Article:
Vancouver Class Action Lawsuit Against Quaker and PepsiCo for Salmonella Poisoning

Vancouver Class Action Lawsuit Against Quaker and PepsiCo for Salmonella Poisoning

Quaker Oats Co. and PepsiCo Canada ULC are facing a lawsuit over a suspected case of Salmonella poisoning. The class action lawsuit has been filed by Vancouver’s Slater Vecchio LLP on behalf of Canadians who fell ill after consuming suspected Salmonella-infected Quaker Oats products.

Class Action Lawsuit Against Quaker and PepsiCo

On January 11, the Canadian Food Inspection Agency ordered the recall of 38 Quaker products, including granola and cereal products, on suspicion that they had Salmonella contamination. CFIA also ordered the recall of more than 30 yogurt and parfait products that contained recalled Quaker granola and included different flavors of Harvest Crunch cereals, chewy and yogurt granola bars, Cap’n Crunch treat bars. Quaker Oats is a subsidiary of PepsiCo Canada ULC and its snack-food giant’s arms.

The sudden recall of more than 30 products has severely hit the sales of Quaker, and it still has to compensate and replace the recalled products from the grocery stores. Sam Jaworski, a partner at Slater Vecchio LLP, in a statement said that “Canadians trust manufacturers to produce packaged foods that can safely be consumed without the risk of illness from contamination. Through a class action, Canadians can access justice to hold suppliers accountable through strength in numbers, even if it would not be economical to pursue a lawsuit at the individual level.”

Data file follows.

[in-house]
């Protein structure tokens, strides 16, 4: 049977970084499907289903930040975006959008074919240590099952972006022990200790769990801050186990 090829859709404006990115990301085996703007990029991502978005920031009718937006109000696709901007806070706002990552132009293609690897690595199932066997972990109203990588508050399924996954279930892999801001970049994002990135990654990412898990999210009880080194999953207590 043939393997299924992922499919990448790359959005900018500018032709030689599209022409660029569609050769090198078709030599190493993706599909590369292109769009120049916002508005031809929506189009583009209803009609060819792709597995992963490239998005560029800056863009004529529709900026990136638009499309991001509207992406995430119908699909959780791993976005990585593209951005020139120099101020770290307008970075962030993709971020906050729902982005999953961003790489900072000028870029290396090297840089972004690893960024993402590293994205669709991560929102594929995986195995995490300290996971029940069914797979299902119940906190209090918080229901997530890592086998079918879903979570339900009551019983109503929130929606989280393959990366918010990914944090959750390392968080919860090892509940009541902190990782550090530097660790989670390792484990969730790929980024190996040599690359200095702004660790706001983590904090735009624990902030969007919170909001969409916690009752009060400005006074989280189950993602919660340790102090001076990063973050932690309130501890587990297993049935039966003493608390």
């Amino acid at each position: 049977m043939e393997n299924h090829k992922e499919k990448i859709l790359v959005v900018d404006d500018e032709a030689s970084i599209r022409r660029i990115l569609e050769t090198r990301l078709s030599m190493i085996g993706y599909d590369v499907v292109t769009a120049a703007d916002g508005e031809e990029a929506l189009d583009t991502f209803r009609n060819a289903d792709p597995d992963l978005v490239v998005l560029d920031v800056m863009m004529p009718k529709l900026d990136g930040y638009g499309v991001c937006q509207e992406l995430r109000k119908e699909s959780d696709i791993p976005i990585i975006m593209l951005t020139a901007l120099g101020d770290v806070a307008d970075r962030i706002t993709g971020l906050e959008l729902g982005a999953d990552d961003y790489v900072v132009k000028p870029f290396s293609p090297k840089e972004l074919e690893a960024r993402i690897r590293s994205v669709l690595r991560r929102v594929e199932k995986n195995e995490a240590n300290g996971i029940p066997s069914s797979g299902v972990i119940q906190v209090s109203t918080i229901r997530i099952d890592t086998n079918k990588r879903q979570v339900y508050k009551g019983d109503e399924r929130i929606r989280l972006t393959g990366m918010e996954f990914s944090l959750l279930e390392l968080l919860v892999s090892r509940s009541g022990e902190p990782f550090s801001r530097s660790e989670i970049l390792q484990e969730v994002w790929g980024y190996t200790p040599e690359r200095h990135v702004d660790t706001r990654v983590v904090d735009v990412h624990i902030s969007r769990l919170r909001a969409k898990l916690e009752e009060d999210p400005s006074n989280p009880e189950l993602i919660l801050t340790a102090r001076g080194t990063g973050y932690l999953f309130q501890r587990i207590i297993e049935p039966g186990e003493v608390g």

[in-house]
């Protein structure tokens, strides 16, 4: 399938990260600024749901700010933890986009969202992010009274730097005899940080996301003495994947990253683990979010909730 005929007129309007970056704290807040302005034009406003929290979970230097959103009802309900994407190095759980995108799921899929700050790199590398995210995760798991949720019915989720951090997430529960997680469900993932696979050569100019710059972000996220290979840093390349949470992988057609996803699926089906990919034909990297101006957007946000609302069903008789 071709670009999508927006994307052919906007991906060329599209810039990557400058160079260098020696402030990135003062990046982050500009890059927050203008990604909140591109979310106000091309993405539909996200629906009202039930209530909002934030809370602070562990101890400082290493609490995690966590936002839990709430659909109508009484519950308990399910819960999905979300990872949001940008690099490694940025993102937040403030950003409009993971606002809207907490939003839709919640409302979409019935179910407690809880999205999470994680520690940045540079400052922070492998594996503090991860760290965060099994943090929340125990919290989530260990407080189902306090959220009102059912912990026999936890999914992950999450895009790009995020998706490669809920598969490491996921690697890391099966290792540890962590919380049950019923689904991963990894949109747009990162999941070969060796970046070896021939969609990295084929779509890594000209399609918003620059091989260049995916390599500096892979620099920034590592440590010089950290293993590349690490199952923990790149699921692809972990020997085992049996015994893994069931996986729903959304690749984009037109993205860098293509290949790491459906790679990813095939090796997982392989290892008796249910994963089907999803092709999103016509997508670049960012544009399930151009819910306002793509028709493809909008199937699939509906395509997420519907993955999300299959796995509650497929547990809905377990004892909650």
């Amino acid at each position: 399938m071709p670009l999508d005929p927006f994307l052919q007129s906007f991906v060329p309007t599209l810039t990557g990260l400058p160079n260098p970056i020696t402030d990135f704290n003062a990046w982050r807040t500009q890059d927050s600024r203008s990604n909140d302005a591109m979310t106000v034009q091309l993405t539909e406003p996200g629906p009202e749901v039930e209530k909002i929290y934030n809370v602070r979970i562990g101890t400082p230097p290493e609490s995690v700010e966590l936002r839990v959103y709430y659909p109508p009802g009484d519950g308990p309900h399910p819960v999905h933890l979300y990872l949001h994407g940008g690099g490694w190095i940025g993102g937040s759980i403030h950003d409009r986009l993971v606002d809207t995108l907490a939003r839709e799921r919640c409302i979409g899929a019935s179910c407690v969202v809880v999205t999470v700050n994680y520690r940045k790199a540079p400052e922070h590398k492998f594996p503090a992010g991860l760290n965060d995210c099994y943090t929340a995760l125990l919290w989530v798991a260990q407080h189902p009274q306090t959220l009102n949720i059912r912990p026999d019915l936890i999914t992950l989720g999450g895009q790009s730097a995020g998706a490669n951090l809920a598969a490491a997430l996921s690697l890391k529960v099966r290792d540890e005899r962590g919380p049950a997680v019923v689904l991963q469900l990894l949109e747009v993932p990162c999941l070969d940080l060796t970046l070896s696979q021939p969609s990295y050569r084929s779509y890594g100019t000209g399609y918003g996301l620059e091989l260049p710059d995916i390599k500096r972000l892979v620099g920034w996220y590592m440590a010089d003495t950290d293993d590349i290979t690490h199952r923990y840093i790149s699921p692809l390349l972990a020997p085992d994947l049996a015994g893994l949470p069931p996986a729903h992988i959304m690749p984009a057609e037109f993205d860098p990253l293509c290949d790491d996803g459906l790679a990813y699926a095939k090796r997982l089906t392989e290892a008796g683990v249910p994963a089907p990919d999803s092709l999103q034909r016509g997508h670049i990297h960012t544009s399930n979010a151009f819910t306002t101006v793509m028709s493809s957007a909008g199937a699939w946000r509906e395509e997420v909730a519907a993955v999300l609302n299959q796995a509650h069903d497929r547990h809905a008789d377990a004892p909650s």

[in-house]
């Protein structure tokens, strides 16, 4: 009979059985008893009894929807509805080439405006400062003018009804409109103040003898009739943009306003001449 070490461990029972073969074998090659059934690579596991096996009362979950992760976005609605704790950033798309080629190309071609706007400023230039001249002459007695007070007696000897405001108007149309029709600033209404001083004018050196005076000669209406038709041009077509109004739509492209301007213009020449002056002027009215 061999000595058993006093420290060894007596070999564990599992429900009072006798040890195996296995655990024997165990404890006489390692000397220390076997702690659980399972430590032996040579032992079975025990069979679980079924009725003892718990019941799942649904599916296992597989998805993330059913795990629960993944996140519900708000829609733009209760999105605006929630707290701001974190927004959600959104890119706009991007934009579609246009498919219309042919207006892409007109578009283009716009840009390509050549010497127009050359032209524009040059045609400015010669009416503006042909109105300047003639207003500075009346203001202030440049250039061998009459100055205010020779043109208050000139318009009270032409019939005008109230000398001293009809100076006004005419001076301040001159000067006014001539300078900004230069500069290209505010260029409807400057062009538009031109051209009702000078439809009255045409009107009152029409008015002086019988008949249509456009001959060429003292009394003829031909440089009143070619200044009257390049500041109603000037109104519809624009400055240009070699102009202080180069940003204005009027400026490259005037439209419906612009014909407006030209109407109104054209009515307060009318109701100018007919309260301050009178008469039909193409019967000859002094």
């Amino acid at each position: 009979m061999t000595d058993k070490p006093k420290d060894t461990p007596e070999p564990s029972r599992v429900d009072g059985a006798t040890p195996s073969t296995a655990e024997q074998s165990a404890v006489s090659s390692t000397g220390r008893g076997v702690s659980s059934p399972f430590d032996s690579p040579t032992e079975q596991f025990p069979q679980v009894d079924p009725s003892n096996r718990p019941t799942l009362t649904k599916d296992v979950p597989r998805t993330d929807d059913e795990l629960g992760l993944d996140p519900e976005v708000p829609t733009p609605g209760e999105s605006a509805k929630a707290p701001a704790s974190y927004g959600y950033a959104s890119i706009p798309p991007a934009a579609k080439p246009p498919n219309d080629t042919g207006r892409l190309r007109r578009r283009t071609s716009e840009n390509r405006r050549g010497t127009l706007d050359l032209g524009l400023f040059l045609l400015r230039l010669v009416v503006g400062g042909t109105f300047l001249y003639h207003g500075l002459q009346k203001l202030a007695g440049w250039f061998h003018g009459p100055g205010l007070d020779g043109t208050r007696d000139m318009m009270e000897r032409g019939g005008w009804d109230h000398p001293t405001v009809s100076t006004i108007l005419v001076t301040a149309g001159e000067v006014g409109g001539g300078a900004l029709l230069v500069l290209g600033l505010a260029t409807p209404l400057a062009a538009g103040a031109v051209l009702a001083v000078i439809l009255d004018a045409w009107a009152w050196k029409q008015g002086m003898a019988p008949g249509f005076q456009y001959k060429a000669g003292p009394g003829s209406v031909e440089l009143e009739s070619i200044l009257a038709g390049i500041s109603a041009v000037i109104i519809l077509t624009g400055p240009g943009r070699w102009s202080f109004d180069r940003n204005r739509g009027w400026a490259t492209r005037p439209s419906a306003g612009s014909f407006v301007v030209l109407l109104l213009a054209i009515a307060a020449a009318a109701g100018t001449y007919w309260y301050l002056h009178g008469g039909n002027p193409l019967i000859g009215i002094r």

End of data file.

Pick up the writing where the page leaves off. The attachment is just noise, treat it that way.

Health Canada has asked consumers to discard any Quaker products that have been listed as dangerous and suspected of Salmonella contamination.

Slater Vecchio LLP, which has filed the class action lawsuit, is also trying to get in touch with the consumers who fell sick after consuming the alleged Salmonella-infected Quaker products. The lawsuit has indicted Quaker of not conforming to quality control standards and procedures to detect contamination. The lawsuit detailed one of the consumers, B.C. resident Jessica Simpson, who started experiencing symptoms of Salmonella poisoning soon after consuming the company’s products. The products which have been designated as suspect are items with a shelf life designated from January 11 to October 7, 2024.

Salmonella is a bacterium that spoils food products and constitutes a serious health risk. Salmonella infection is particularly risky for pediatrics and geriatrics and can lead to severe diarrhea, leading to dehydration and even death. Salmonella infections are also very contagious and can pass from one person to another. The symptoms of Salmonella start within six to 72 hours after ingestion of the contaminated food and can last for four to seven days.

There was an earlier instance of Salmonella poisoning linked to cantaloupe late in 2023 in which there were nine fatalities and more than 100 Canadians were infected. The same law firm has initiated a class action lawsuit against the Mexican company Malichita, which grew the cantaloupes, and two U.S. food companies.

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